Hospice care and Black History in the United States share a compelling story of compassion and social justice. Hospice is an approach to healthcare that focuses on giving the best quality of life possible to those struggling with terminal illnesses. Pain management, symptom management, emotional support and spiritual support are provided for the individual and their loved ones.
Hospice care, as we know it today, was developed in the 1960s by Dame Cicely Saunders, a British physician. Dr. Saunders was a revolutionary in the areas of hospice and palliative care. In 1976 she founded St. Christopher’s Hospice in London which provided a new model of care for patients with terminal illnesses. The focus became more about meeting the unique needs of dying patients and their families while providing compassionate care that respected the patients’ values and beliefs. The new model grew rapidly and is now available in many countries around the world.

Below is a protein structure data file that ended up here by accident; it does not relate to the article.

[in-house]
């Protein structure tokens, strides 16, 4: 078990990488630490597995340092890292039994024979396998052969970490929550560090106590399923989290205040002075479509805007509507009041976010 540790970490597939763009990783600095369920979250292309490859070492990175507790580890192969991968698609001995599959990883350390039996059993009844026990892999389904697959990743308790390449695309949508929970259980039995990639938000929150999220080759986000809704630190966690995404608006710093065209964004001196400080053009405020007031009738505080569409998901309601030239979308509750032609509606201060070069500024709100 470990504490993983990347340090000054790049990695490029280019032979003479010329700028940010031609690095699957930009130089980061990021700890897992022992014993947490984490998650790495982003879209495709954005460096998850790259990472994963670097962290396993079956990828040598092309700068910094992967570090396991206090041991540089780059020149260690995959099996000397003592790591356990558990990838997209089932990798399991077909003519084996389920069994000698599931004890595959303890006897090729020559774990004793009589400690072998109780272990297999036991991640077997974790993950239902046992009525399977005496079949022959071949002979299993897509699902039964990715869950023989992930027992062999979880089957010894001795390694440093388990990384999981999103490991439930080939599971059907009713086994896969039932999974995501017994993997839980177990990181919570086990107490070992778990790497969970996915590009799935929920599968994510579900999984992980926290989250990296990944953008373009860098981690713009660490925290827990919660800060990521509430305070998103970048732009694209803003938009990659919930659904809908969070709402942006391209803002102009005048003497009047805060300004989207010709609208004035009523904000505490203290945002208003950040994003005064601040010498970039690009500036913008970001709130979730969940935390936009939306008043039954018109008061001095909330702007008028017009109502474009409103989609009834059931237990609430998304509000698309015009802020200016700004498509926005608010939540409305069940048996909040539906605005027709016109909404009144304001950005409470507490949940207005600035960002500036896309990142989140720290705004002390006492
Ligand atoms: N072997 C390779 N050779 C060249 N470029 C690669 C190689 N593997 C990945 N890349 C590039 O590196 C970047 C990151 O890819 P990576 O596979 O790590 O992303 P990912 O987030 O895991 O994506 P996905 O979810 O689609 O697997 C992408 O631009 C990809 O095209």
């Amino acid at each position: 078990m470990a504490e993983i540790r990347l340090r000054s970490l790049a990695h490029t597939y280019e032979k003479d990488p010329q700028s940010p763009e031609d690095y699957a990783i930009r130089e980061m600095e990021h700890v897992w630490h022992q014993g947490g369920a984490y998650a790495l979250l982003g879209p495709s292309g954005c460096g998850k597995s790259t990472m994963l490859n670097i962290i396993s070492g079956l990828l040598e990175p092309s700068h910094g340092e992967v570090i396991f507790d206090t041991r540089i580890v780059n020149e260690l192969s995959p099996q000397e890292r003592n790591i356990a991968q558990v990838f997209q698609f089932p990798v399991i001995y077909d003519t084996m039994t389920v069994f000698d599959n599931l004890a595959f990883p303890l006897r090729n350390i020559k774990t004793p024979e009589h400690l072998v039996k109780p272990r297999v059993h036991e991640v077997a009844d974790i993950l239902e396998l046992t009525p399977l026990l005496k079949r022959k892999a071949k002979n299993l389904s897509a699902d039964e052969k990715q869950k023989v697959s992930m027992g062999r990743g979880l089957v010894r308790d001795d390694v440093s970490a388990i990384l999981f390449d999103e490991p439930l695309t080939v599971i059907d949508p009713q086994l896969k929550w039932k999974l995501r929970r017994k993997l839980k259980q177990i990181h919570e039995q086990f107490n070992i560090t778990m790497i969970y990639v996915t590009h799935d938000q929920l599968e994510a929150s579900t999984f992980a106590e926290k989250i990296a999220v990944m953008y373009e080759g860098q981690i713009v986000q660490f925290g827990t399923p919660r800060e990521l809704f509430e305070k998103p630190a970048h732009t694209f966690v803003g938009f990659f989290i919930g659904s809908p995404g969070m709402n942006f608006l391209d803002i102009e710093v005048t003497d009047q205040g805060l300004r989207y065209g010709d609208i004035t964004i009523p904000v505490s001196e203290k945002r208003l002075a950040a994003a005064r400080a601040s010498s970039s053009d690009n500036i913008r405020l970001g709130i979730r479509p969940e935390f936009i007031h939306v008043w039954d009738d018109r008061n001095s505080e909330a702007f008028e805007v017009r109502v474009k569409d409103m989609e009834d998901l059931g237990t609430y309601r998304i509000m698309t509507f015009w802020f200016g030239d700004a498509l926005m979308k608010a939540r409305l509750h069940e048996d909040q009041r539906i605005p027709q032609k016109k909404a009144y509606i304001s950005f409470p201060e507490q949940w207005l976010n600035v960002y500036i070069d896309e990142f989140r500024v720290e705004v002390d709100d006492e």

In the United States, the hospice movement began to develop in the 1960s and 1970s. The first hospice programs were established in Connecticut and other states. At the same time, the civil rights movement was gaining momentum with Black leaders like Martin Luther King Jr. calling for an end to segregation and discrimination. The new model of hospice care aimed to establish relationships of trust with patients and families. The goal was to provide culturally sensitive care that respected patients’ values and beliefs. This approach helped to overcome the barriers that had previously prevented many African American patients from seeking medical care.
African Americans, through direct contributions and significant events, contributed to the hospice movement. These contributions promoted compassionate and person-centered end-of-life care for people from diverse backgrounds.